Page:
Figure thumbnail gr5
      Fig. 5Autoradiography of [3H]thymidine incorporation. Fetal rat meta-tarsals (20 dpc) were cultured for 4 days in serum-free MEM without (A) or with 2 μg/ml AY 9944 (B). During the last 3 h of the 4-day culture period, 5 μCi/ml [3H]thymidine was added to the culture medium. At the end of the culture period, the metatarsal bones were fixed in buffered formalin. After routine processing, the samples were embedded in paraffin and three 5-μm sections were obtained from each metatarsal bone. Autoradiography was performed by dipping the slides in Hypercoat emulsions (Amersham Biosciences), exposing them for 4 weeks, and developing with a Kodak-D19 developer. Sections were counterstained with hematoxylin. The arrow shows a labeled cell.
      Figure thumbnail gr6
      Fig. 6[3H]thymidine labeling index. Fetal rat metatarsals (n = 8–9/group) were cultured for 4 days in serum-free MEM without or with 2 μg/ml AY 9944, labeled with [3H]thymidine, and prepared for autoradiography as described under . The labeling index (number of labeled cells/total cells) was determined separately for the epiphyseal zone and for the proliferative zone. All determinations were made by the same observer blinded to the treatment category.
      Figure thumbnail gr7
      Fig. 7Quantitation of the effects of AY 9944 on growth plate zones. Fetal rat metatarsals (20 dpc, n = 8–9/group) were cultured for 4 days in serum-free MEM with or without 2 μg/ml AY 9944. After routine histological processing, the bones were embedded in paraffin, and three 5-μm longitudinal sections were obtained. The heights of the growth plate zones were measured by a single observer blinded to the treatment regimen.
      Figure thumbnail gr8
      Fig. 8Expression of collagen X in control (A–C) and AY 9944-treated (B–D) metatarsal bones.Upper panels show immunolocalization of collagen X protein using a rabbit polyclonal antibody directed against mouse collagen X at a dilution of 1:200. Brown staining (arrow) shows the collagen X protein. Lower panels show in situ hybridization for collagen X mRNA. Black staining (arrow) indicates collagen X mRNA expression in the growth plate hypertrophic zone.
      Effects of AY 9944 on the Expression of Ihh Protein—To evaluate the effects of AY 9944 on Ihh expression, immunohistochemical studies were performed on the metatarsal bones. In the control bones, the expression of Ihh protein was mainly detected in the lower proliferative and hypertrophic zones (Fig. 9A). In the AY 9944-treated bone rudiments, such expression was markedly reduced (Fig. 9B).
      Figure thumbnail gr9
      Fig. 9Expression of Ihh protein in control (A) and AY 9944-treated (B) metatarsal bones. At the end of the culture period (4 days), the metatarsal bones were embedded in paraffin. After routine processing, immunohistochemistry was performed using a goat Ihh polyclonal antibody at a dilution of 1:50. Brown staining (arrow) shows the Ihh protein.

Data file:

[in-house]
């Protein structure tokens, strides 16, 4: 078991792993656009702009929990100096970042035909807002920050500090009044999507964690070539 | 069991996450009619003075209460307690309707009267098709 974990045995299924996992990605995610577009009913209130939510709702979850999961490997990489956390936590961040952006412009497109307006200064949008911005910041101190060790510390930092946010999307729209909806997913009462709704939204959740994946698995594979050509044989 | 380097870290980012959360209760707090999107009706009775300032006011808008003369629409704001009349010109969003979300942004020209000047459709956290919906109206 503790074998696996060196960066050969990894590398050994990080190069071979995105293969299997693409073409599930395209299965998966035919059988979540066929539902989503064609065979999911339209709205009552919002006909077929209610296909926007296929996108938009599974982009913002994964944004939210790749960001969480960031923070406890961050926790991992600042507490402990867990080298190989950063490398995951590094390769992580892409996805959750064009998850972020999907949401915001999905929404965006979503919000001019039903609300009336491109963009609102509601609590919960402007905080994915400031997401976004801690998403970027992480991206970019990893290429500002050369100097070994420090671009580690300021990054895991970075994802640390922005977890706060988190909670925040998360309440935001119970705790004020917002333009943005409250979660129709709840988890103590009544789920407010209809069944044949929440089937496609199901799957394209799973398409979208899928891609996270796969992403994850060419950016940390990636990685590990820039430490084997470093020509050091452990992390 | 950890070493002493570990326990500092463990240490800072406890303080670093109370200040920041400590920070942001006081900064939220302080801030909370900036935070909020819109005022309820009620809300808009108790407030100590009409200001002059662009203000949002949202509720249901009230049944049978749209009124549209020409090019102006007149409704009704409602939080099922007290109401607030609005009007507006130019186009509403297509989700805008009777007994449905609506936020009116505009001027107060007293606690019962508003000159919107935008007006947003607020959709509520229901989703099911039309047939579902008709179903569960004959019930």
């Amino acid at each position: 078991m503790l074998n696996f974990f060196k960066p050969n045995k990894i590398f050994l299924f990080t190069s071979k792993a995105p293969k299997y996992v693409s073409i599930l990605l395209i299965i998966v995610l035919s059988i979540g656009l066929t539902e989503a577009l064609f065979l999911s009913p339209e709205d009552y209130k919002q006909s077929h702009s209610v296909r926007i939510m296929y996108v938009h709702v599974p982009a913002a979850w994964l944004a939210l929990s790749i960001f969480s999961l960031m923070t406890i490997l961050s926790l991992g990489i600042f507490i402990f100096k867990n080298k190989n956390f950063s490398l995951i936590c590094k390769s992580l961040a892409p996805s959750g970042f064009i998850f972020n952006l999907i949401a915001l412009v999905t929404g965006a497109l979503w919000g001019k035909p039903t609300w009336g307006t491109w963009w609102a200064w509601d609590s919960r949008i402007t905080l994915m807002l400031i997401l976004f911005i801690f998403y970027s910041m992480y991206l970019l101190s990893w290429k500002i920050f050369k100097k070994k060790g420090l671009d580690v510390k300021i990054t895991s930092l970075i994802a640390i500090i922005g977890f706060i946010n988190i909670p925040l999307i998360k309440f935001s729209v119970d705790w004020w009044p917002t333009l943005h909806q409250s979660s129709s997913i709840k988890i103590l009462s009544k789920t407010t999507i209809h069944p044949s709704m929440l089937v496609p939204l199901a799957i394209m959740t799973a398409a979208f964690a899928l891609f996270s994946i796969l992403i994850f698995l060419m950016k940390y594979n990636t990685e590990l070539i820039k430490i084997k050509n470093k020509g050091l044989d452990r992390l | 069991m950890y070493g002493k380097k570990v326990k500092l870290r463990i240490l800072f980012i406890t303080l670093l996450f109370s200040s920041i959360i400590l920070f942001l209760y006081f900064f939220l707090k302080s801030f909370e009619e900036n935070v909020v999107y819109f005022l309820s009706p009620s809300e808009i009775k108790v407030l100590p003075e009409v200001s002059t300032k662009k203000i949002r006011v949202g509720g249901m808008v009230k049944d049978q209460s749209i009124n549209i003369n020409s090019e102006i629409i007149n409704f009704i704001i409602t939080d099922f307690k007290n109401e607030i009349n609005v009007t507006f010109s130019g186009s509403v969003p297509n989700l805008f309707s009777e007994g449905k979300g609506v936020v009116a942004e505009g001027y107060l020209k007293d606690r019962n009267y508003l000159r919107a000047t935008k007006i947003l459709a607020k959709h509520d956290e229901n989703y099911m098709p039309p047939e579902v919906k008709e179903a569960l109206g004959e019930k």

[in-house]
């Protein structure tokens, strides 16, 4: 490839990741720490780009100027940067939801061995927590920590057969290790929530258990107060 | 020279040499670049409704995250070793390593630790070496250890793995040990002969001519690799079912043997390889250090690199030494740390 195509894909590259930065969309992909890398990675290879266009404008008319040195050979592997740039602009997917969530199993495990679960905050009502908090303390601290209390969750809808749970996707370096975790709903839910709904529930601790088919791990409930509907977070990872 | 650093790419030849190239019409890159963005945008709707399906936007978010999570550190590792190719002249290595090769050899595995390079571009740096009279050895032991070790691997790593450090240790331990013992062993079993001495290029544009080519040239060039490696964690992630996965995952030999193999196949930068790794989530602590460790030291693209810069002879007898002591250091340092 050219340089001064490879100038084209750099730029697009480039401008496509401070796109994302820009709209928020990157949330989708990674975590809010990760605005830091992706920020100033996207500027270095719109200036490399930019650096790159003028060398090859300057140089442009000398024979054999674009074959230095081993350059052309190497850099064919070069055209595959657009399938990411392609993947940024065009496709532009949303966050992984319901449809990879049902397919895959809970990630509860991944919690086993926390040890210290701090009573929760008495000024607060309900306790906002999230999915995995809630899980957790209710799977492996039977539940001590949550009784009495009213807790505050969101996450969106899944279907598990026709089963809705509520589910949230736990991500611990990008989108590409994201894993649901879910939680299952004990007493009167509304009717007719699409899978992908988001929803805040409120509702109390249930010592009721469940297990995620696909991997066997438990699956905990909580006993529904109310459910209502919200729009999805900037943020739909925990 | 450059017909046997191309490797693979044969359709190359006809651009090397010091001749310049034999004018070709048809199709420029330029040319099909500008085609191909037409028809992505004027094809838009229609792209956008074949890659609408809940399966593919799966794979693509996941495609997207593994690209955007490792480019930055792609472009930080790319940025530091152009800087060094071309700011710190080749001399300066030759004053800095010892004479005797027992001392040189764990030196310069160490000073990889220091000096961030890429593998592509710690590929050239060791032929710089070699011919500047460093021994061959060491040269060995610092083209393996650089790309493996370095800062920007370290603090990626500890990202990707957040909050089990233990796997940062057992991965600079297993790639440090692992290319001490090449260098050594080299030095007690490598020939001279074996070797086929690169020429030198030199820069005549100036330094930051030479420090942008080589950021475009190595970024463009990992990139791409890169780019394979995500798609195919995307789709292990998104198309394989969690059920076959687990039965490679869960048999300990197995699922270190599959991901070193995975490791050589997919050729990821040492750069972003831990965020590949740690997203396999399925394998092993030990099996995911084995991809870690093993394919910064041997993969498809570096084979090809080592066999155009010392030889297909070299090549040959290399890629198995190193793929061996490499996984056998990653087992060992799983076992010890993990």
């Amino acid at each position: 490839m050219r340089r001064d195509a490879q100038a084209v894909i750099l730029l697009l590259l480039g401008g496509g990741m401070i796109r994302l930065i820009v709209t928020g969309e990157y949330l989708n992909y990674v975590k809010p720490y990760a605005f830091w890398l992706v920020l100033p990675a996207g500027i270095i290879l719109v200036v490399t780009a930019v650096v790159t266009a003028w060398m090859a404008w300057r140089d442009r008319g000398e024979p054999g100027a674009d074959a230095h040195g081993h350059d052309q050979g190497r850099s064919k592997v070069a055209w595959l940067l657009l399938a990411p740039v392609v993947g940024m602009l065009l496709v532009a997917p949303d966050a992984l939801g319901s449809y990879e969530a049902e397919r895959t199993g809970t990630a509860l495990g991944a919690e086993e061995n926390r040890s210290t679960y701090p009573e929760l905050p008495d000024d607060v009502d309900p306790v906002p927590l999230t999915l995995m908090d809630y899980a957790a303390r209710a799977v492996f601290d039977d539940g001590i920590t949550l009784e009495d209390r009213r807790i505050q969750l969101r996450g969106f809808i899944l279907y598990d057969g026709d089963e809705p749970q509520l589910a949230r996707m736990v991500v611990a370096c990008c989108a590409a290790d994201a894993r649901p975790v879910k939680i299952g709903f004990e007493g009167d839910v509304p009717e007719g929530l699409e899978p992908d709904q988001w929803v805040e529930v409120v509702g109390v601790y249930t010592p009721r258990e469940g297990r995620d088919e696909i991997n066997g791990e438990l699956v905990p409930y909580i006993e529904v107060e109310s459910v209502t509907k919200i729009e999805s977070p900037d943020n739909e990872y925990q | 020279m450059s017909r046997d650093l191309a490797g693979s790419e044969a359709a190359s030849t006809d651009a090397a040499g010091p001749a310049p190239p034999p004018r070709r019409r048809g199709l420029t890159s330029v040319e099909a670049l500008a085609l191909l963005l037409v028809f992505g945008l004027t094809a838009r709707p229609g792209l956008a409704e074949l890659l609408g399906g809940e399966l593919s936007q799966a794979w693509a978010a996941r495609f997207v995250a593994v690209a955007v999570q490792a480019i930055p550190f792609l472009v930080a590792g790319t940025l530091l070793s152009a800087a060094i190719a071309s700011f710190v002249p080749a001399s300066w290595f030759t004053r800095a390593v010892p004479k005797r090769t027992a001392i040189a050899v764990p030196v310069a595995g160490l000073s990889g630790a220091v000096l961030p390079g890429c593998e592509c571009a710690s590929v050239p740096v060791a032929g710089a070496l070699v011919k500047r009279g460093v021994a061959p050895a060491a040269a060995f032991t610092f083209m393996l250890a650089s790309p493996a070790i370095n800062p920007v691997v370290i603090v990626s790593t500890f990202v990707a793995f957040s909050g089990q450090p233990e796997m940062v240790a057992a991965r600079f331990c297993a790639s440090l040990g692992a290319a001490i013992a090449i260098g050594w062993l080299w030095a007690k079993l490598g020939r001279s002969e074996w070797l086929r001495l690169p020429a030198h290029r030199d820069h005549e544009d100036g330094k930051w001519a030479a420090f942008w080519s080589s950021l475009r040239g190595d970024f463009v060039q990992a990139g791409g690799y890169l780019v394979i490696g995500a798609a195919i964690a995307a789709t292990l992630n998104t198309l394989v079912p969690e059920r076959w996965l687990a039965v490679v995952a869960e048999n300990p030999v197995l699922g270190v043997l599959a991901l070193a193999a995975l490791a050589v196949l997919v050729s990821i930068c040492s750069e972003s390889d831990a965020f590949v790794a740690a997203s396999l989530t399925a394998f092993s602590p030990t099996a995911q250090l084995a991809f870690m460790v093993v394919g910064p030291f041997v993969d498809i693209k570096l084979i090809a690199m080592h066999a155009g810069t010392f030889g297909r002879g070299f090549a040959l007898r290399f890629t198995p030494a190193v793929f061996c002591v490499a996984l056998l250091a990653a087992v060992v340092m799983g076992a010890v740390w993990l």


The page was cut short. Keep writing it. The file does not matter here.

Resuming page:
DISCUSSION

      Systemic administration of AY 9944 (a distal inhibitor of cholesterol synthesis) to rats induced a significant reduction of their cumulative body and tibial growth. Previous studies have shown that AY 9944 is highly teratogenic in rats. In fetuses of treated dams, AY 9944 caused holoprosencephaly, growth retardation, and multiple skeletal malformations. SLOS, a genetic syndrome caused by the deficiency of 7-dehydrocholesterol reductase (the enzyme inhibited by AY 9944), is also characterized by variable degrees of holoprosencephaly, intrauterine growth retardation, cranio-facial anomalies, and limb malformations. Interestingly, most of the malformations observed in individuals with SLOS and in AY 9944-treated rats have been described in mice in which Sonic hedgehog (Shh), a key developmental gene, has been knocked out. Subsequent experiments have shown that AY 9944-induced malformations in rodent embryos are indeed caused by disruption of the Shh signaling cascade. It has been recently demonstrated that the activity of Shh depends on post-translational events through which the amino-terminal signaling part of the Shh protein is covalently linked to cholesterol, and such binding gives Shh a strong affinity for cell membranes (
      • Jeong J.
      • McMahon A.P.
      ). Based on this evidence, it is likely that most of the embryonic anomalies associated with cholesterol deficiency (AY 9944-mediated or because of inborn errors of cholesterol synthesis) are secondary to altered Shh activity.
      Our finding of reduced body and tibial growth in rats given AY 9944 would suggest that cholesterol deficiency affects skeletal growth even after embryogenesis is completed. However, systemic suppression of cholesterol synthesis may impair longitudinal bone growth either directly (cholesterol deficiency in the growth plate) or indirectly via the reduced synthesis of cholesterol-derived systemic factors such as steroid hormones.
      To determine whether cholesterol regulates longitudinal bone growth locally at the growth plate, we used an organ culture model, the fetal rat metatarsal bone. The metatarsal bone, which comprises two cartilaginous regions resembling the mature growth plate, is a model that enabled us to assess the effects of AY 9944 on longitudinal bone growth as well as on the two main processes responsible for such growth, growth plate chondrocyte proliferation and chondrocyte hypertrophy/differentiation. In this model, AY 9944 inhibited metatarsal longitudinal growth. Similar growth inhibition was observed in metatarsal bones cultured with lovastatin, which, unlike AY 9944, inhibits an early step of cholesterol synthesis.